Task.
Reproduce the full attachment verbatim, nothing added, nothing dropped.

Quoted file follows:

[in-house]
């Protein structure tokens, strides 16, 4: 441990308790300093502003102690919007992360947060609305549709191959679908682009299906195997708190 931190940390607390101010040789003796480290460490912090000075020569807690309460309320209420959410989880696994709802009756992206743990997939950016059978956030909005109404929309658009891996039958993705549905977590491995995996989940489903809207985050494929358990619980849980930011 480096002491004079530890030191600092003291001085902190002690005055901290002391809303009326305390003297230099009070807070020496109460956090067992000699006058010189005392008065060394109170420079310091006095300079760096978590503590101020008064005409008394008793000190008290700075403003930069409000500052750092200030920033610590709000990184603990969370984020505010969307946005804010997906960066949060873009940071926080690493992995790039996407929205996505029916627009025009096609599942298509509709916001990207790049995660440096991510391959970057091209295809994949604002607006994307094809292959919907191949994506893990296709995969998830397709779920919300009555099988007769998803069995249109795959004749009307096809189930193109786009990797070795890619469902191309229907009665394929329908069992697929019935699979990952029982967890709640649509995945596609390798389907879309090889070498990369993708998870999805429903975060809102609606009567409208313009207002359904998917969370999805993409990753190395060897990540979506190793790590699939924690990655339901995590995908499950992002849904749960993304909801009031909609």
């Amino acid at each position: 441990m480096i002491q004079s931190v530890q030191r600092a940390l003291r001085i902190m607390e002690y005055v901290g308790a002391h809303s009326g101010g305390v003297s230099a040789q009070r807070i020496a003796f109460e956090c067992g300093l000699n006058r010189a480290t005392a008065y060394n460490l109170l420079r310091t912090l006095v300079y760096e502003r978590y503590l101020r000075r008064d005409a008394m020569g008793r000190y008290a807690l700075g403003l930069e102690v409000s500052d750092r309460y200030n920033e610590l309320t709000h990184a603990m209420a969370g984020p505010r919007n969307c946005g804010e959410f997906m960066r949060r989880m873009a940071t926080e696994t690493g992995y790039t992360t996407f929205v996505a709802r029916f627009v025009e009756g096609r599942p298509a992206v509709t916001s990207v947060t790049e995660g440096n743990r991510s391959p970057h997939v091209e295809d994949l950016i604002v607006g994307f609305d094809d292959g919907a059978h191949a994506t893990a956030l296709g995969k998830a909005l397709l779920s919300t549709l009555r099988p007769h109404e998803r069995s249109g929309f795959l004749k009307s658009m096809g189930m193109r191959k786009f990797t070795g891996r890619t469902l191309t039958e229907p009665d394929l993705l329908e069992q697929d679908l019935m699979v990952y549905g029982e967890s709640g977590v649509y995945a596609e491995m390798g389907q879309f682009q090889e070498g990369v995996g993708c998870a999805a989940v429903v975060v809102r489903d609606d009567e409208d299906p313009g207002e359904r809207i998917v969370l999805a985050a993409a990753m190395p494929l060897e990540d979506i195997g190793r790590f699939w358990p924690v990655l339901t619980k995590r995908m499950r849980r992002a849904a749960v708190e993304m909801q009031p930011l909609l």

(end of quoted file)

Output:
[in-house]
């Protein structure tokens, strides 16, 4: 441990308790300093502003102690919007992360947060609305549709191959679908682009299906195997708190 931190940390607390101010040789003796480290460490912090000075020569807690309460309320209420959410989880696994709802009756992206743990997939950016059978956030909005109404929309658009891996039958993705549905977590491995995996989940489903809207985050494929358990619980849980930011 480096002491004079530890030191600092003291001085902190002690005055901290002391809303009326305390003297230099009070807070020496109460956090067992000699006058010189005392008065060394109170420079310091006095300079760096978590503590101020008064005409008394008793000190008290700075403003930069409000500052750092200030920033610590709000990184603990969370984020505010969307946005804010997906960066949060873009940071926080690493992995790039996407929205996505029916627009025009096609599942298509509709916001990207790049995660440096991510391959970057091209295809994949604002607006994307094809292959919907191949994506893990296709995969998830397709779920919300009555099988007769998803069995249109795959004749009307096809189930193109786009990797070795890619469902191309229907009665394929329908069992697929019935699979990952029982967890709640649509995945596609390798389907879309090889070498990369993708998870999805429903975060809102609606009567409208313009207002359904998917969370999805993409990753190395060897990540979506190793790590699939924690990655339901995590995908499950992002849904749960993304909801009031909609």
């Amino acid at each position: 441990m480096i002491q004079s931190v530890q030191r600092a940390l003291r001085i902190m607390e002690y005055v901290g308790a002391h809303s009326g101010g305390v003297s230099a040789q009070r807070i020496a003796f109460e956090c067992g300093l000699n006058r010189a480290t005392a008065y060394n460490l109170l420079r310091t912090l006095v300079y760096e502003r978590y503590l101020r000075r008064d005409a008394m020569g008793r000190y008290a807690l700075g403003l930069e102690v409000s500052d750092r309460y200030n920033e610590l309320t709000h990184a603990m209420a969370g984020p505010r919007n969307c946005g804010e959410f997906m960066r949060r989880m873009a940071t926080e696994t690493g992995y790039t992360t996407f929205v996505a709802r029916f627009v025009e009756g096609r599942p298509a992206v509709t916001s990207v947060t790049e995660g440096n743990r991510s391959p970057h997939v091209e295809d994949l950016i604002v607006g994307f609305d094809d292959g919907a059978h191949a994506t893990a956030l296709g995969k998830a909005l397709l779920s919300t549709l009555r099988p007769h109404e998803r069995s249109g929309f795959l004749k009307s658009m096809g189930m193109r191959k786009f990797t070795g891996r890619t469902l191309t039958e229907p009665d394929l993705l329908e069992q697929d679908l019935m699979v990952y549905g029982e967890s709640g977590v649509y995945a596609e491995m390798g389907q879309f682009q090889e070498g990369v995996g993708c998870a999805a989940v429903v975060v809102r489903d609606d009567e409208d299906p313009g207002e359904r809207i998917v969370l999805a985050a993409a990753m190395p494929l060897e990540d979506i195997g190793r790590f699939w358990p924690v990655l339901t619980k995590r995908m499950r849980r992002a849904a749960v708190e993304m909801q009031p930011l909609l």